Saginaw, Michigan

November 30, 2023

Saginaw, Michigan

Building Opportunity Well into the Future


A rustbelt city in Michigan is on the rebound and firmly looking forward

A proud city and one built on manufacturing, Saginaw, Michigan has a lot to be excited about these days. Having been struck by the loss of manufacturing jobs in the past, the city is embracing and supporting its citizens while firmly looking to a future that involves growth and renewal.

Two centuries of history

Located in central eastern Michigan, the site of what later became the City of Saginaw was originally inhabited by the Anishinaabe and Ojibwe (Chippewa) peoples. In 1816, French trapper, Louis Campau, established a trading post on the west bank of the Saginaw River, which flowed northward into Saginaw Bay and Lake Huron.

For much of the late 19th century, the town was a central hub of Michigan’s lumber industry – it received logs from the state’s abundant pine forests via the same river that also powered its sawmills; its expanding port serviced the Great Lake shipping vessels that transported the milled lumber to a growing nation and beyond; and its many railroads lines carried goods and passengers to and from the city in every direction.

By the early 20th century, the lumber industry had declined, but automobile production proliferated throughout the Wolverine State, and foundries and manufacturing facilities were established in Saginaw to supply General Motors and other car makers with metal, chemicals, and glass, as well as various manufactured parts and assemblies — manual transmissions, steering gearboxes, and pumps, etc.

During World War II, the city’s industrial complex turned its efforts to the production of munitions, ordnance, and military vehicles. Throughout the 1940s and ‘50s, Saginaw’s population grew by 20 percent. Twenty years later, though, it was time to leave.

The present into the future

Today, Saginaw is a city on the rebound, always reaching for the American Dream, regardless of how it may have been denied from time to time due to detours and roadblocks on its ongoing economic journey.

City Manager, Tim Morales, believes that Saginaw’s renaissance will be powered by the medical industry, currently its top employer, and anchored by its three major hospitals: the Aleda E. Lutz Veterans Affairs Medical Center, Covenant Medical Center, and Ascension Saint Mary’s of Michigan.

The city’s medical educational complex also includes the Central Michigan University (CMU) College of Medicine“We’re focusing now on additional downtown development, specifically on medical services because Saginaw is a medical hub for northern Michigan,” Morales explains. “So, we’re trying to increase our capacity there to provide additional mental health assistance and also basic medical care needs.”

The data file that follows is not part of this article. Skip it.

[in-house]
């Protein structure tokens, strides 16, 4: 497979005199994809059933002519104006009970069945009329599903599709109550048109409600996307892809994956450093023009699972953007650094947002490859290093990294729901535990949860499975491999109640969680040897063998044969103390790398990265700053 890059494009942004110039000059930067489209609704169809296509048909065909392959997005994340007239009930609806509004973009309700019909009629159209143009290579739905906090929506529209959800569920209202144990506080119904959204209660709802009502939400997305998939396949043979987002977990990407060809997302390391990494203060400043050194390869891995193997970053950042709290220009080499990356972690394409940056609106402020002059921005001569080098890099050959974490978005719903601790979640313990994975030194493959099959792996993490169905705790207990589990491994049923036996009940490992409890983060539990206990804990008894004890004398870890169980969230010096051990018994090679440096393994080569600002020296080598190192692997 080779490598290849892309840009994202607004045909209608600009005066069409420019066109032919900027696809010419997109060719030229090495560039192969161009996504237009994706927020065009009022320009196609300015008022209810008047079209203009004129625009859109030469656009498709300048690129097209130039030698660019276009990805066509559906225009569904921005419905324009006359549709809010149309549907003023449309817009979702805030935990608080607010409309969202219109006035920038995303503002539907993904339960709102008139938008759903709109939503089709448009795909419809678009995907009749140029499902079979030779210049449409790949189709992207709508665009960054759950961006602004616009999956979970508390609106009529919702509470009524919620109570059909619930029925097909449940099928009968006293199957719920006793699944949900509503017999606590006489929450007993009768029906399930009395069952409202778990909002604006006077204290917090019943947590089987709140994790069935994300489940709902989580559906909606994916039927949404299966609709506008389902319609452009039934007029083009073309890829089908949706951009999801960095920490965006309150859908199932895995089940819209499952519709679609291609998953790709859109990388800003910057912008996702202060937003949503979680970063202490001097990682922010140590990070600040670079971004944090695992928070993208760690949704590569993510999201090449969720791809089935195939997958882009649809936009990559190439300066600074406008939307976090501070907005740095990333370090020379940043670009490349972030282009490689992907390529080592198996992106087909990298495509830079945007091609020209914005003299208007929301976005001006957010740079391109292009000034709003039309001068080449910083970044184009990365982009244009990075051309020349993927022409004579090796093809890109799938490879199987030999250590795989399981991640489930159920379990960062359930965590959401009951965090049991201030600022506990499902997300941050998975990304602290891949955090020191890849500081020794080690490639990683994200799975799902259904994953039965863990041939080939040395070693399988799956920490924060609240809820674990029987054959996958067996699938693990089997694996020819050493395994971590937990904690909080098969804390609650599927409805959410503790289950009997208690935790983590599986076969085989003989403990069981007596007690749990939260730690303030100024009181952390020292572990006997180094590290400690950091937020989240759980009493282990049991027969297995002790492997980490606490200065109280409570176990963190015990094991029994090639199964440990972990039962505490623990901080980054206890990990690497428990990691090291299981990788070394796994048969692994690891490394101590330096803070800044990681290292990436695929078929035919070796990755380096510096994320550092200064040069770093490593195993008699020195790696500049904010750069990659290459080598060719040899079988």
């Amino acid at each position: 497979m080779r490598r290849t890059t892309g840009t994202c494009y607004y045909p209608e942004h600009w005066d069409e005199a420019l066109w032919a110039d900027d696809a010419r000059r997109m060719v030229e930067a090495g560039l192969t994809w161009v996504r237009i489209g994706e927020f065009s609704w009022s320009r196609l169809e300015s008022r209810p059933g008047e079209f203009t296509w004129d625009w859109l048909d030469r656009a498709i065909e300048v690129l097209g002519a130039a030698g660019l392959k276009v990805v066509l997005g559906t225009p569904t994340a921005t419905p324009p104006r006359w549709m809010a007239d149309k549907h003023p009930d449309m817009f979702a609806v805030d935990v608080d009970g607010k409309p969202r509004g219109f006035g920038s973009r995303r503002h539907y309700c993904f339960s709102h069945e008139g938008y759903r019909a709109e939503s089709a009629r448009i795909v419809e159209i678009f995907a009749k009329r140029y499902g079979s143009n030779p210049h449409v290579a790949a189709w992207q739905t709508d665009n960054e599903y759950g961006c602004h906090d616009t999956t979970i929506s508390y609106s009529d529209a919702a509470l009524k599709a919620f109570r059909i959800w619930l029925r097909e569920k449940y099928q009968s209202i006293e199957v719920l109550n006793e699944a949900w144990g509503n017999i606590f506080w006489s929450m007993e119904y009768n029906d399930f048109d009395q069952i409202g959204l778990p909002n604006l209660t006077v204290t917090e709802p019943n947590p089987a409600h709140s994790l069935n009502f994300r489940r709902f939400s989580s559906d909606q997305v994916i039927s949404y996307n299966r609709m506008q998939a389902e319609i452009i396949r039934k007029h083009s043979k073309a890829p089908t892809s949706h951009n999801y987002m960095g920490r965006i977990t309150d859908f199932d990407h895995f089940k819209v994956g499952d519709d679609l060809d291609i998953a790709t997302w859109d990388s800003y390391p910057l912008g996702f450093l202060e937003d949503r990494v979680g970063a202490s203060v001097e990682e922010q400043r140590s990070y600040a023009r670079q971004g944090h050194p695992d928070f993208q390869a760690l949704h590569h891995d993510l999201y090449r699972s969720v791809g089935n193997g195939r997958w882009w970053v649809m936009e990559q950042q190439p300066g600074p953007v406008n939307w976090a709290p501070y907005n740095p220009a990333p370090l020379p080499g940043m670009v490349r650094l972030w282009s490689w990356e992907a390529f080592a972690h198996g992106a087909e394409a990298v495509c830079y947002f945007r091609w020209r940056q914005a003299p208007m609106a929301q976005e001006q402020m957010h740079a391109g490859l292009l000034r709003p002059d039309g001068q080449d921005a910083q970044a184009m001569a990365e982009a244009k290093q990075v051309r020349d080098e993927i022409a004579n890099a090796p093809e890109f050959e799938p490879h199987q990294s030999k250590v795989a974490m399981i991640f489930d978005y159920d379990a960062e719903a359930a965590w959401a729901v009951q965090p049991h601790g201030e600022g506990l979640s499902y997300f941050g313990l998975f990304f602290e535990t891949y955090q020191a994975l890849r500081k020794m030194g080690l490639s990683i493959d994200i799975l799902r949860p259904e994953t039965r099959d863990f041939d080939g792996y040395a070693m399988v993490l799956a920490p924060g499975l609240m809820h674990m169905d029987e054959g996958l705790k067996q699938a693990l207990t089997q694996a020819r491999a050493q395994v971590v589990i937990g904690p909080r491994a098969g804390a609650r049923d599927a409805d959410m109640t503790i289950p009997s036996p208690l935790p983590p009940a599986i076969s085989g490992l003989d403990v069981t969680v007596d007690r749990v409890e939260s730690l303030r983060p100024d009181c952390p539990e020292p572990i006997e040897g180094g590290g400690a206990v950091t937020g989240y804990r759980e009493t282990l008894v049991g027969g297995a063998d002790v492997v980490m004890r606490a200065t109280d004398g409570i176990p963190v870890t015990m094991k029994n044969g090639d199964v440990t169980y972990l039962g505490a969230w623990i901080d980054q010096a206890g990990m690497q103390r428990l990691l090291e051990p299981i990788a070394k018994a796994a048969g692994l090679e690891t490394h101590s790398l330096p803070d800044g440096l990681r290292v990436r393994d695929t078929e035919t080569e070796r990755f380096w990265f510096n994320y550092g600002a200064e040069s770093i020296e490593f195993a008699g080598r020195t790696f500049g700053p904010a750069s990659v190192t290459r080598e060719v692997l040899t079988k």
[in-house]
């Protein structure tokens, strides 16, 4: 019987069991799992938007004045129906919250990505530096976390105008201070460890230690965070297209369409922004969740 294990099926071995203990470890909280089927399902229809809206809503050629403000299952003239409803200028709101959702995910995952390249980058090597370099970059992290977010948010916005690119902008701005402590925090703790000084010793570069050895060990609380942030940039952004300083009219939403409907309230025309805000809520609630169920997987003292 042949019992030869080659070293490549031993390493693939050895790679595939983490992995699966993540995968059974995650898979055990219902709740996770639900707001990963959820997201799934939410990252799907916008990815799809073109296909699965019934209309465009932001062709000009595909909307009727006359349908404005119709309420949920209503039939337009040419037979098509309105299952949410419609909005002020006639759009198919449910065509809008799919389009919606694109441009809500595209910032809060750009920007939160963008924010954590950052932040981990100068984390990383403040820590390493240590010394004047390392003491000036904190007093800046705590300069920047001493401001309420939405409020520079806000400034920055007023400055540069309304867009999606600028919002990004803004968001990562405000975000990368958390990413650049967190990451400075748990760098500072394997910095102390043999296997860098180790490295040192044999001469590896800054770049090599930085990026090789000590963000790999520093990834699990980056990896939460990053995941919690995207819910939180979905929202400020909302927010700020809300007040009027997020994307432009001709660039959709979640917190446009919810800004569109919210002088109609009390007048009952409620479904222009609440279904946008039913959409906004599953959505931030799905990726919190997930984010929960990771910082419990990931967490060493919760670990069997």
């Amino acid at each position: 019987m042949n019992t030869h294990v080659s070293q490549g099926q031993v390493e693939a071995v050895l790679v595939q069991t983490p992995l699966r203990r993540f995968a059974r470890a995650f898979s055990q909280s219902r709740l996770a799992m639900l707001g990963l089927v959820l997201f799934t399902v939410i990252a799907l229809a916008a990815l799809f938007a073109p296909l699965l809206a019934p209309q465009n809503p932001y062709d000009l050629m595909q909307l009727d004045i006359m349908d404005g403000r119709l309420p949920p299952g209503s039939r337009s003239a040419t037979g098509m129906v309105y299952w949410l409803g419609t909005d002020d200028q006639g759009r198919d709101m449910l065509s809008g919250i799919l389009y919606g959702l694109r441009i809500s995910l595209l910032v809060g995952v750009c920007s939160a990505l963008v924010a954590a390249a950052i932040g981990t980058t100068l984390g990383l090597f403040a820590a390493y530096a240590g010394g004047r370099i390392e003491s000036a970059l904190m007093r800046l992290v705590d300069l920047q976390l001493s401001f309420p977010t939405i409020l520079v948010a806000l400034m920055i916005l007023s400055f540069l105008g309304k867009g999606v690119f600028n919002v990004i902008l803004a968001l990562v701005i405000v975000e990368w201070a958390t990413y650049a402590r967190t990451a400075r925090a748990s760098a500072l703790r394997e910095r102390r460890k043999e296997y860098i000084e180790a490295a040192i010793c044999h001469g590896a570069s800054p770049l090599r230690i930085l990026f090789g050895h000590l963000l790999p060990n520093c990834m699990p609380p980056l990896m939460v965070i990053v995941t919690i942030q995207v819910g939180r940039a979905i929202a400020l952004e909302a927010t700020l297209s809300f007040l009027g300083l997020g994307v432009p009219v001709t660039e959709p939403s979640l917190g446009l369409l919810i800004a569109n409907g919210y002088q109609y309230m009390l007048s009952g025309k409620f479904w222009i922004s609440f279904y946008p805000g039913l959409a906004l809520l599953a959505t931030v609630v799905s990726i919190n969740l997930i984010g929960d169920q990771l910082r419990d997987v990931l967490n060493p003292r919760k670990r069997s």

“Our other focus is education. We have a lot of post-secondary educational facilities in the area, and recently, we’ve had additional development downtown for Delta College, which is our regional community college. We have offices and classrooms for Saginaw Valley State University downtown and we have two years of medical school for Central Michigan University.”

“We have a real need in northern Michigan for additional medical practitioners, so the goal of Central’s medical school is to train people and try to keep them in the region,” he adds.

Morales hopes that the city’s medical education sector will help make it attractive for other types of medical companies, such as pharmaceuticals, to move in, but also that it will attract more people to live downtown, which would naturally spur economic development in the retail and service sectors.”

“The more people we bring downtown, particularly to live,we’ll bring more small businesses and jobs that people in our community might need and be able to fill,” he states. “So that’s a big focus.”

City Council

The city’s assets

Cassi Zimmerman, Saginaw’s Director of Planning and Economic Development, stresses the city’s many attractions and amenities that, in addition to any new employment opportunities, will help entice people to repopulate its traditional neighborhoods as well as its downtown locales.

“Besides attracting businesses and working on our city as an employment center, another aspect that we’ve emphasized in the last five to ten years concerns our quality of life. We want to attract people to not only work here but to live here,” she relays.

“The city offers so much and caters to everyone’s interests. We have amazing amenities including a local orchestra, choral society, children’s zoo, community theaters and several museums.”

Morales agrees, citing the Dow Event Center, the historic Temple Theatre, the SVRC Marketplace, and the city’s many parks, bars, and restaurants as important assets. The Dow Event Center is an indoor arena that currently houses the Ontario Hockey League’s Saginaw Spirit.

The center has a capacity of 7,600 people for concerts (without the ice), and 5,500 for hockey games. The Temple Theatre was built by the Elf Khurafeh Shriners and opened in 1927 and it was restored in late 2002 and then reopened under new owners.

“The SVRC Marketplace is a redevelopment of the former Saginaw News Building into a 100,000 sq. ft. mixed-use facility in downtown Saginaw and home to the city’s famed Farmers’ Market which operates from Memorial Day to late October. “Saginaw has so many amenities that are available in the much larger cities,” he states.

Another attraction, according to Zimmerman, is Saginaw’s varied residential offerings.

“We have newly developed condos right off the Saginaw River that were initially occupied in 2017, so they are still pretty new,” she notes.

“One of the incentives for that project was a ‘Renaissance Zone’ that allowed us to have a little more expensive housing developed in the city.” (The Renaissance Zone program includes a waiver of many city and county taxes for property owners within the district.)

“We also have an affordable housing market,” she adds. “We have a large amount of single-family homes in the city, mixed in with apartment buildings. The middle type of housing, like townhomes, is what we’re still working on. We’ve had a lot of developer interest in additional housing. We’re starting to see it transform the community and we’re excited to see over the next ten to fifteen years how different Saginaw will look.”

Ongoing projects